Krishnan, K, and Duncan, M J, Role of Sodium in the Rpry-Dependent Stress Response in Porphyromonas Gingivalis. PLoS ONE, 2013. 8(5): e63180.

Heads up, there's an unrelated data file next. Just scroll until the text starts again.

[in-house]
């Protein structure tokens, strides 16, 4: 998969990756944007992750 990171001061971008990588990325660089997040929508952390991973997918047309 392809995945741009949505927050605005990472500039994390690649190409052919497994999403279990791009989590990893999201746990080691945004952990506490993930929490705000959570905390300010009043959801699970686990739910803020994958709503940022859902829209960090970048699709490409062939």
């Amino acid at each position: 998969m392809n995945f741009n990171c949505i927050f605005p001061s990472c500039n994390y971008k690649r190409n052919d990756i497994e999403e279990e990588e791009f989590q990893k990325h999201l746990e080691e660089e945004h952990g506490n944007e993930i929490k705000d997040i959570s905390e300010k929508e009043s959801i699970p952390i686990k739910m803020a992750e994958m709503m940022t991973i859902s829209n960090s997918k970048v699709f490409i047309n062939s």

Porphyromonas gingivalis is a Gram-negative oral anaerobe which is strongly associated with periodontal disease. Environmental changes in the gingival sulcus trigger the growth of P. gingivalis and a concurrent shift from periodontal health to disease. Bacteria adjust their physiology in response to environmental changes and gene regulation by two-component phospho-relay systems is one mechanism by which such adjustments are effected. In P. gingivalis RprY is an orphan response regulator and previously we showed that the RprY regulon included genes associated with oxidative stress and sodium metabolism. The goals of the present study were to identify environmental signals that induce rprY and clarify the role of the regulator in the stress response. In Escherichia coli an RprY-LacZ fusion protein was induced in sodium- depleted medium and a P. gingivalis rprY mutant was unable to grow in similar medium. By several approaches we established that sodium depletion induced up-regulation of genes involved in oxidative stress. In addition, we demonstrated that RprY interacted directly with the promoters of several molecular chaperones. Further, both genetic and transcription data suggest that the regulator acts as a repressor. We conclude that RprY is one of the regulators that controls stress responses in P. gingivalis, possibly by acting as a repressor since an rprY mutant showed a superstress reponse in sodium-depleted medium which we propose inhibited growth.